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Tell Me Who I Am 

As fresh little beings in the world, unable to walk, run, even see far around us, we needed to look to others to help us make sense of the world. Babies instinctively seek out faces around them to get cues as to how they should feel – There was just a loud noise; should I be afraid? A new person just took me into their arms. Does their face look loving or threatening?

As we get older and more self-sufficient, we begin to look to others to help us figure out who we are. We decide who we are based largely on how other people respond to us. Our parents, family members, elementary school teachers are all engaged in a continual story telling us about our self. In what ways do I please you? In what ways do I disgust you? What am I good at? In what ways am I lacking? And we look to faces for these answers. We track, often unconsciously, minute shifts in emotional expression on other’s faces, trying to learn how we affect others. We know without knowing if someone’s smile is fake. We sense a slight curl of a lip in anger, before it is covered over with a socially appropriate look of patience. This is not an overblown ego at work, it is an innate survival mechanism that is built to use the communal nature of humans to draw from so that we get as much information as possible to make quick decisions.

In many ways, we are programmed to privilege other people’s reactions over our own. Our physical sensations register quickly, our emotions arise, but our mind looks outward to try and make sense of what we are feeling. Our brain knows we can’t possibly have enough information yet to understand how everything in the world works, so it maximizes by collecting information from humans around us. This is good when we need to get information about immediate danger or safety, but less helpful when we are needing to understand what we, as an individual, are feeling. It is a trick of our highly intelligent minds that we are constantly interpreting other people’s reception into what it means about our self.

Do you seem happy to see me? Am I worthy? Am I lovable? Am I ok?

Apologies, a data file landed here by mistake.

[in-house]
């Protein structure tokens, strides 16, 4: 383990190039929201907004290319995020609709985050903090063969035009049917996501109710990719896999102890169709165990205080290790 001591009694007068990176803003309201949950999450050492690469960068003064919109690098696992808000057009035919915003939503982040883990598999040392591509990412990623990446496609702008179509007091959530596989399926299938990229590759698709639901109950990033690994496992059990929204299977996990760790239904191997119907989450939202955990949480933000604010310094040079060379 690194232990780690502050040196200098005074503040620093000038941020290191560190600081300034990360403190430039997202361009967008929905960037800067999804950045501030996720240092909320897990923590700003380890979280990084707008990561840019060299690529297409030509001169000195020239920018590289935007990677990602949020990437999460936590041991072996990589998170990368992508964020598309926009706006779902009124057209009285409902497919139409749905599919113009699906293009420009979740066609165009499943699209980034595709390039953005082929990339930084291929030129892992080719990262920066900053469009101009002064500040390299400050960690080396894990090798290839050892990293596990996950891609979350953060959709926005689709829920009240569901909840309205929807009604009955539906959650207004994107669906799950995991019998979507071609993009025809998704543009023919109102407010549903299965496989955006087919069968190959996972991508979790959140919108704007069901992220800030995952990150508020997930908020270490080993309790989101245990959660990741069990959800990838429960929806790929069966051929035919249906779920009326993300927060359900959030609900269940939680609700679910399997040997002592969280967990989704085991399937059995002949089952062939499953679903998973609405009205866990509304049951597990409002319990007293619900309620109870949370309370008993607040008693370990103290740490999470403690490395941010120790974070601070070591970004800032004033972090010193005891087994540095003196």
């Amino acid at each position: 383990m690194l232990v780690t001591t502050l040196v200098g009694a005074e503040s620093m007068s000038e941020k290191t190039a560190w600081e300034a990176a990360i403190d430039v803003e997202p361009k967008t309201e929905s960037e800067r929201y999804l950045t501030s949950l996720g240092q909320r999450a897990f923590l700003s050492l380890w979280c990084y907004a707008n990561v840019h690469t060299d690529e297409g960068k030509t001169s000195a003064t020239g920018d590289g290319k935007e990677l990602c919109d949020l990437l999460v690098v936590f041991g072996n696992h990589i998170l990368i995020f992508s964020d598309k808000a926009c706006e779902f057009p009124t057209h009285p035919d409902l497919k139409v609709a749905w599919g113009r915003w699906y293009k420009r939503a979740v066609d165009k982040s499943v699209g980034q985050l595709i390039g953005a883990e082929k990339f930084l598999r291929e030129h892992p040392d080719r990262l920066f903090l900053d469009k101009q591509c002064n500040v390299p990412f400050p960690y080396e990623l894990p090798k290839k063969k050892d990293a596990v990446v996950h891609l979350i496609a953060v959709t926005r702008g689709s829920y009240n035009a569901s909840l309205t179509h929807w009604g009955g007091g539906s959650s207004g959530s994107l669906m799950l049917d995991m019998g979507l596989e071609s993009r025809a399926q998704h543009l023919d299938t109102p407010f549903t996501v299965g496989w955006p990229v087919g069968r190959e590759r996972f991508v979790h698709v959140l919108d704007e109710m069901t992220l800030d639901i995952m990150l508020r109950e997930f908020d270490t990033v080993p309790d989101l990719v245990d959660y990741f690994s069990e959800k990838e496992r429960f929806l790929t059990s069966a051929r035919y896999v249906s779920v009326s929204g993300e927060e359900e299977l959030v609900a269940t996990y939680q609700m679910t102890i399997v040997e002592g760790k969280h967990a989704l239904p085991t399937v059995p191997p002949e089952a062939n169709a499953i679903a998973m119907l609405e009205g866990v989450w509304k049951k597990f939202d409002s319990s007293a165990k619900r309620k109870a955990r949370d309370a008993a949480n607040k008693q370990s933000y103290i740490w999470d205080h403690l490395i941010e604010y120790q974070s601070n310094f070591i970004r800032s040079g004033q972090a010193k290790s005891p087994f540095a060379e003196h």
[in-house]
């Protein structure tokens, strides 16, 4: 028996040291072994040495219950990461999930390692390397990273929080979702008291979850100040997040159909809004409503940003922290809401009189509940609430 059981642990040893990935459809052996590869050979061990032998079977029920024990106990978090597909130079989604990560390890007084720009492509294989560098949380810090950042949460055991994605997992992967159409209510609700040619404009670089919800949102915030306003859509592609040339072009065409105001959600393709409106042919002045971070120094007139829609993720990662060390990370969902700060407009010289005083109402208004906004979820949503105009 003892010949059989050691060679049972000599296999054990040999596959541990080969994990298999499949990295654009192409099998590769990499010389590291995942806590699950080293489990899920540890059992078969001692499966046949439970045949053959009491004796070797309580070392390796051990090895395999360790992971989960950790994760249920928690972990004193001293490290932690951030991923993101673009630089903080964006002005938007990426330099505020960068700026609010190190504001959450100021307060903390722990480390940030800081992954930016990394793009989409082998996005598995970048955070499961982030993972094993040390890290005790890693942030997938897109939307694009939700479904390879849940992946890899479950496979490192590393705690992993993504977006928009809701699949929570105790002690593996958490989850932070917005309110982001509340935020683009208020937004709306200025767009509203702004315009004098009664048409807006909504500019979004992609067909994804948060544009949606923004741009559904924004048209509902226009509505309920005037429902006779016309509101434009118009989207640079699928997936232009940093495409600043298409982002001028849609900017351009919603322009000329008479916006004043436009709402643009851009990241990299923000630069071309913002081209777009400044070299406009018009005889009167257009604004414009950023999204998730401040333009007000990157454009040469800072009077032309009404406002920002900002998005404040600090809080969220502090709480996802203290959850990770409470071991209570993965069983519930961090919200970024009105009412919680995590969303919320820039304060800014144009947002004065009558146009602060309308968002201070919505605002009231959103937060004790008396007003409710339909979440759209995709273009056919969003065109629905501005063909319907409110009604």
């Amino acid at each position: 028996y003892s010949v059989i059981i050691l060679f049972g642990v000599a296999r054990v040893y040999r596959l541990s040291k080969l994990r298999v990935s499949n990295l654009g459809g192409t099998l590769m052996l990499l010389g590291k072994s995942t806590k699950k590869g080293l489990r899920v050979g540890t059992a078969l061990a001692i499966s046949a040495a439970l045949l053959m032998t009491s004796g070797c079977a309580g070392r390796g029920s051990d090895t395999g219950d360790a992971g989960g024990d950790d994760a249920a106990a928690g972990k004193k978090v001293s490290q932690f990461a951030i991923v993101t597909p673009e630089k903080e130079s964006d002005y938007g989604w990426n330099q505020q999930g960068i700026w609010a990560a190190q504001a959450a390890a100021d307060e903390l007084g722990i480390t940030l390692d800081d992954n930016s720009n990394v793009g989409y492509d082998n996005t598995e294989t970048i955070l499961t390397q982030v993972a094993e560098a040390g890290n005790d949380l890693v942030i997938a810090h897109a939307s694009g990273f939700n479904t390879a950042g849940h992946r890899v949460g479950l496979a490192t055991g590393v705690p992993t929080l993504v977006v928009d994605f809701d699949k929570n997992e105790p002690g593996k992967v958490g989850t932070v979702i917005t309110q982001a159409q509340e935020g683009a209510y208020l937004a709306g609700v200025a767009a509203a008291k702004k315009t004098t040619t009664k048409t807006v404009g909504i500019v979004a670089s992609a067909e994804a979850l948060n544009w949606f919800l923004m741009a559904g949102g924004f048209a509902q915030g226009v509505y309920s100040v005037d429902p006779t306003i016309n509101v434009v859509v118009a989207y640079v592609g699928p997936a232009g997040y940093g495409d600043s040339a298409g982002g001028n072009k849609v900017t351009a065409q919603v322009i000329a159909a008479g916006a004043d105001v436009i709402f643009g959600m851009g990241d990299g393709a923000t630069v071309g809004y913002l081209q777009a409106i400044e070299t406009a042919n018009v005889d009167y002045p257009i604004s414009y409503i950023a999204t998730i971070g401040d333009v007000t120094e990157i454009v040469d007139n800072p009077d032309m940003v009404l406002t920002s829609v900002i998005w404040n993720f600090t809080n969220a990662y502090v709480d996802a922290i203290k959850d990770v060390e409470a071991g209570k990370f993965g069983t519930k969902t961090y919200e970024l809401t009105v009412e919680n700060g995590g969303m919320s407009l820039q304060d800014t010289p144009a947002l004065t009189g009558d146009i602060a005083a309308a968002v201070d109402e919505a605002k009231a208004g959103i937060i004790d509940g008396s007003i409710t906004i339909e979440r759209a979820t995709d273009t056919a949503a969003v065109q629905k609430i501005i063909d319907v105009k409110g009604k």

And then, we start to believe these things about us are true. The interpretations we have made based on others reactions become a solidified sense of Self. In another shortcut, the brain begins to scan for confirmation of the things we think we already know to be true and diminish the contradictory moments. And then, just like that – Man, are we stuck. And we start to feel strangely lonely and we are not sure why. And deep down we start to silently ask our partner, Is this really who I am? Can you tell me? 

couple-1343952_1280Much of couples’ therapy is in working to gently discourage these mental shortcuts so that people can have genuine connection with one another. We have to learn to unhook from the old stories about who we are, stories that we might not even consciously be aware of having formed years ago. We have to decide to stop relying on others’ reactions to tell us who we are and to listen to our own internal cues so that we can show others who we are, and then let them respond. This is a process of unlearning. Don’t jump ahead. Don’t be in survival mode. Slow down and close your eyes and feel for the information inside of you.

Let me tell you who I am …right now. I am feeling a flutter of nervousness to look into your eyes. I am wanting to see love there but I am unsure. I am afraid I will see impatience. I going to look anyway. I see you looking back.

When we meet our partner with what is real in the moment, we create the possibility of learning something new, of having a new experience of ourselves and of how others see us. Intimacy needs us to be available and open. It feeds on new input and on our own willingness to risk not knowing, not taking shortcuts, not running the same old track again and again. This requires us to stop playing out the old tired version of -this is how I think others see me.

It is true what they say, that our partners can be our mirror. But they can only reflect to us what we show to them. Take the risk. Figure out who you are so that you can be seen. It is so tempting to fall back on the old pattern of relying on others to define us. But we are too complex and amazing to be defined so narrowly.

So instead of letting our mind take a shortcut by asking, Tell me who I am, instead I invite you to ask your partner to, Give me a still moment so that I can trust myself to tell you who I am. Then you will have unlocked real possibility for something new to be exposed. Something that is unguarded and unpracticed. That is intimacy. That is who you are.

Melissa Fritchle

Melissa Fritchle

Melissa lives in Santa Cruz and tries to find time each day to move and to be still, both of which seem necessary for her mental health. She is a licensed Marriage and Family Therapist (CA LMFT#48627), Sex Therapist and Educator with a degree in Holistic Counselling Psychology. She is the author of The Conscious Sexual Self Workbook and its related blog. She works with individuals, couples, and other relationship configurations in her private practice. She also teaches for Bay Area graduate programs and worldwide, spreading more sex positivity and openness to one another. In 2011 she was awarded the Sexual Intelligence Award for her ground-breaking work in Uganda teaching sex positive curriculum to counselors and clergy. Her therapy foundations are somatic, process therapy, and Buddhist Psychology.

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